Elvia H. Thompson
Dryden Flight Research Center, Edwards, Calif.
March 23, 2005
NASA and Navy Partner for Hawkeye Loads Tests
NASA's Dryden Flight Research Center, Edwards AFB, Calif., hosted a U.S. Navy E-2C Hawkeye for structural loads tests. The tests for the carrier-based electronics aircraft were conducted at the Dryden Flight Loads Laboratory.
The tests were done to determine if increasing the aircraft's gross weight will affect its performance. The Hawkeye, distinctive with its 24-foot diameter rotating radome and quadruple vertical tails, is part of a fleet that has been operational for more than 40 years. The Navy is planning upgrades that will add weight to the aircraft, so officials asked Dryden to help formulate loads equations to determine how the changes would affect the aircraft’s flight envelope.
"A loads calibration test is a primary part of the development of any new aircraft," explained Paul Lundstrom of Spiral Technology, Laguna Beach, Calif. He was the lead test engineer on the project. "It's also an important step in determining the flight envelope for any new configuration of an aircraft, because you absolutely have to know what the structural loads are when it's in flight. The only good way to determine that is by doing a test of this nature."
The tests applied force (loads) on the aircraft to develop equations, using a data-recovery system connected to instrumentation on the airplane. The resulting data allowed Navy flight test engineers to develop loads equations. Then they estimated loads, while test-flying the airplane. "This allows them to know when they’re approaching in-flight loads that are too high for the structural capacity of the aircraft," Lundstrom added. "A loads calibration allows us to define the performance parameters of the aircraft while maintaining a safe structure.”
An unmodified E-2C weighs about 42,000 pounds empty. The plane tested at Dryden had its weight beefed up with metal plates to simulate an empty weight of about 45,000 pounds, mimicking the latest configuration of the fleet's upgraded E-2D Advanced Hawkeye. Loads were applied to the aircraft’s wings and tail.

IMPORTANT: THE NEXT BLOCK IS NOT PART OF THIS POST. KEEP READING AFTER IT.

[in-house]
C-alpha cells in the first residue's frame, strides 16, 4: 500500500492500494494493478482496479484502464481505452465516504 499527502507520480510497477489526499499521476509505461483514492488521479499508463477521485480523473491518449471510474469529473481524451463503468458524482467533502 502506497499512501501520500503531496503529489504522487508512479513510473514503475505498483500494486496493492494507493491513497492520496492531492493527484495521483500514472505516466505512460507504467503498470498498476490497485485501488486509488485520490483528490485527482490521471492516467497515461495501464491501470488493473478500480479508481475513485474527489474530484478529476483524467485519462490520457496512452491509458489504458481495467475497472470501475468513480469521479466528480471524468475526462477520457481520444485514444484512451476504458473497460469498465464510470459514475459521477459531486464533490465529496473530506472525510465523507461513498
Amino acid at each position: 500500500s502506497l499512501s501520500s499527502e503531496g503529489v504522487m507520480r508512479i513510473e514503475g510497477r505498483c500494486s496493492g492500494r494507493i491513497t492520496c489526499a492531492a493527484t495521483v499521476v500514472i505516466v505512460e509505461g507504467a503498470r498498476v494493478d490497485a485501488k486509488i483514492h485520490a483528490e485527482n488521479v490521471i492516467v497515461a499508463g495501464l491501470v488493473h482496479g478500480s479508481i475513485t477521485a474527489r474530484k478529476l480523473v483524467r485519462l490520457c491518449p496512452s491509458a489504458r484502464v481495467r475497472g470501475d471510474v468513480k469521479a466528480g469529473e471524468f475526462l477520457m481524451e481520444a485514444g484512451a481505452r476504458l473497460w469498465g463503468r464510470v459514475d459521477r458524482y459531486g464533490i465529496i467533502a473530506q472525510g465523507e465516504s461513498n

The E-2C has an 80-foot wingspan, is about 58 feet long and 18 feet tall. Dryden's Loads Laboratory accommodated the aircraft with room to spare for equipment and fixtures necessary for the research. The E-2C research isn’t the biggest project completed in the Loads Laboratory, but it is among the largest and could lead to similar future work.
Lundstrom said the tests on the E-2C illustrate one of the core competencies of the NASA Dryden Flight Loads Lab. "We're one of the few locations in the nation that can do this specific type of test," he said.
The aircraft arrived at Dryden last fall from its base at the Naval Air Warfare Center Aircraft Division (NAVAIR) at Naval Air Station Patuxent River, Md. The work was completed in mid-March. "The Navy decided to use Dryden, because of the unique facilities and experience that was hard to find elsewhere. I am pleased with the support we received from Dryden,” said NAVAIR project engineer Jason Brys.
The E-2A Hawkeye first entered service in 1961. The E-2C was introduced in 1973. Built by Northrop Grumman, the Hawkeye has extensive communication and long-range radar capabilities. It is considered the eyes and ears of the carrier battle group and manager of airborne operations. It can monitor six million cubic miles of airspace and more than 150,000 square miles of ocean surface, while detecting hundreds of ships, aircraft and missiles up to 200 miles away.
For more information about this test, other flight activities and NASA programs on the Web, visit:
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